So, when my husband, Jack, offered to help me broadcast online, it was an opportunity to do more than just my couples counseling or marriage counseling sessions. Now, like this morning, I sometimes receive a sincere and detailed email reaching out for my help.
So, with this husband’s permission, I share his hope that I can offer more…that I can help him resolve his internal struggles and heal his hurts. He knows it stands in the way of rebuilding his bond with his wife.
Here’s what he wrote:
Hello I’m fairly new to your YouTube page but was intrigued after listening to your trust building video.
I have been married going on seven years and there has been infidelity in the marriage on my wife’s part. She just came clean to me this winter that she was unfaithful three times since our marriage.
I have been devastated and we are attempting to work on our marriage and currently involved in marriage counseling. She is putting forth a strong effort to regain my trust but it is hard for me to accept her gestures simply because of the infidelity. It is hard primarily because I was thinking we were just having simple problems, but yet, they where really serious problems from intimacy,communication, and arguments.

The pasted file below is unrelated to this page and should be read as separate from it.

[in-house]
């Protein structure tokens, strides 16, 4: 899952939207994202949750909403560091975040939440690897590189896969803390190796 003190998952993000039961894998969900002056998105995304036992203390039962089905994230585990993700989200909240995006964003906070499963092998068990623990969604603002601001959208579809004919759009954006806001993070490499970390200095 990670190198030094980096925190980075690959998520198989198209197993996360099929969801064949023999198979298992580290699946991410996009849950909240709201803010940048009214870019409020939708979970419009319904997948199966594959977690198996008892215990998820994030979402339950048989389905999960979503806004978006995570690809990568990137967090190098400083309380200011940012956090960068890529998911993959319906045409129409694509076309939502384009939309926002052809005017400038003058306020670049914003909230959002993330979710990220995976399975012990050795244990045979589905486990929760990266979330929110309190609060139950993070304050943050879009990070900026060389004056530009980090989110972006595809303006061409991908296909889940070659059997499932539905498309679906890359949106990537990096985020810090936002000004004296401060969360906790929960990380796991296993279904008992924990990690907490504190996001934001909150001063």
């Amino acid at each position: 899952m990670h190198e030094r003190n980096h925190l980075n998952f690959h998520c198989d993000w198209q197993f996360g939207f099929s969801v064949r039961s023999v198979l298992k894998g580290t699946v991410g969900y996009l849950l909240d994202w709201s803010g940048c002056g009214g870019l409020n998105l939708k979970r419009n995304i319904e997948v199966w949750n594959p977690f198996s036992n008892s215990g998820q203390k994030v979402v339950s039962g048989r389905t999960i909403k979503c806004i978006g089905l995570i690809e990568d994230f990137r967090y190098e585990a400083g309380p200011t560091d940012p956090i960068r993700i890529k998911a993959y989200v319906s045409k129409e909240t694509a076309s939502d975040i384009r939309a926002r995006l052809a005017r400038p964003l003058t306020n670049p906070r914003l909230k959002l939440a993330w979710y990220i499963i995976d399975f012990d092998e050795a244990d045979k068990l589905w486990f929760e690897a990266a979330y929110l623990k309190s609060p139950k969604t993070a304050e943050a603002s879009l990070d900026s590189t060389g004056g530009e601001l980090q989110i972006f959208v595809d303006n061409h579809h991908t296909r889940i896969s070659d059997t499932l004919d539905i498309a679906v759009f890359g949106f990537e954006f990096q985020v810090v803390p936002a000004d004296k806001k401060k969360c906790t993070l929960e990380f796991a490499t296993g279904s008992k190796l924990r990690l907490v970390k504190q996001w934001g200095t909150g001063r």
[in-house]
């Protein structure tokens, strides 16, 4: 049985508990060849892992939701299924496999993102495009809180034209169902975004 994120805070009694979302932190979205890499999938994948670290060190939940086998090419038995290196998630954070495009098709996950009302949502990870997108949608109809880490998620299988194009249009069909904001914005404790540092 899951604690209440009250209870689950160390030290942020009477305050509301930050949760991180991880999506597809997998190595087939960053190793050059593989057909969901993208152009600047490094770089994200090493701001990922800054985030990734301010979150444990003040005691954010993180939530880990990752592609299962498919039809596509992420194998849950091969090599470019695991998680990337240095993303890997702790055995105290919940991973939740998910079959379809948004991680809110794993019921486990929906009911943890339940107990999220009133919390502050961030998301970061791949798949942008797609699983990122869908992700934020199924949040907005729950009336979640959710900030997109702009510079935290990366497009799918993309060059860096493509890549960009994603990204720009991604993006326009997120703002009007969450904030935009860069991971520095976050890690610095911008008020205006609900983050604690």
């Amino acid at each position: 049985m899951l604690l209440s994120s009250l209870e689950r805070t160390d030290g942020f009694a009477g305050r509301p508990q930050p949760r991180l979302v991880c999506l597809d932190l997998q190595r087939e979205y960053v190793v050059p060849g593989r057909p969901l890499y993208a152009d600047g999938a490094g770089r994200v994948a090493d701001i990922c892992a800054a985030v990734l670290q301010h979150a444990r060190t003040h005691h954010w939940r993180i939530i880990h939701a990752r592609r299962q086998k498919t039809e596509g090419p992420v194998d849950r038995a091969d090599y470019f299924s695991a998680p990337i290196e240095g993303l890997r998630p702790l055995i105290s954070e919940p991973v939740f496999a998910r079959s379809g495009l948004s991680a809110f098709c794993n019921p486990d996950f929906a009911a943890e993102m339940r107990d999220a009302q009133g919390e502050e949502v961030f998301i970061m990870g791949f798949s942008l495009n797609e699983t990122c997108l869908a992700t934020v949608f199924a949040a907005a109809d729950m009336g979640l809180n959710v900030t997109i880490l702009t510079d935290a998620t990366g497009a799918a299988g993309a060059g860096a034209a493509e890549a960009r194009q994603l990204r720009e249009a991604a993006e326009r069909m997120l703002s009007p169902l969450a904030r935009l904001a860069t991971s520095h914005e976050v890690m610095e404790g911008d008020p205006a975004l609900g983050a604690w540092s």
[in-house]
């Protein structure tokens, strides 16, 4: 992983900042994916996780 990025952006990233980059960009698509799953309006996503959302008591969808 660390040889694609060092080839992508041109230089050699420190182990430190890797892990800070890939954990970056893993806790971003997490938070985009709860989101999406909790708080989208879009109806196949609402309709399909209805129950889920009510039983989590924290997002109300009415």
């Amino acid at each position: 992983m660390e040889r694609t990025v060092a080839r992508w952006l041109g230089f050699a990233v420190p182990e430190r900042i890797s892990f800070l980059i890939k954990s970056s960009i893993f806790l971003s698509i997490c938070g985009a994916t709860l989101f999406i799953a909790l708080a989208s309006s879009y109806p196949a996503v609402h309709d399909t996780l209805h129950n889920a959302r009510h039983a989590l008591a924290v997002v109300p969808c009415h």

The marriage counseling is truly helping but I feel I need more criteria and exercises to help get rid of the anger and hurt from these events. I lash out at times to only see that I am pushing her away more and more.
We have two young children and we both want to give them a happy home with both parents. I’m just coming to you for more criteria or worksheets I can do in my own time to help me progress better on my part.
I thought I might add that we have an age difference that may play a part in these problems of the past.
She is totally apologetic and doing things in a reasonable manner but it seems that my hurt and anger gets in the way at times when we talk. There are many triggers that remind me of the infidelity. Please help.
My first goal is to help understand the cause of infidelity. My assumption is that the injury wasn’t consciously delivered. Most people aren’t trying to be mean nor trying to deliver harm by betraying their spouse. Seldom do people consciously decide to have an affair, to cheat or sleep around on their spouse or mate. When we can determine a cause that is unintentional, it isn’t such a personal violation.
IT’S USUALLY 50/50: The root cause of an affair is usually a reflection of something missing in the relationship or marriage. And, as most of us in my profession say, a marriage is fifty-fifty. In the case of this husband, he has given me a couple of logical clues: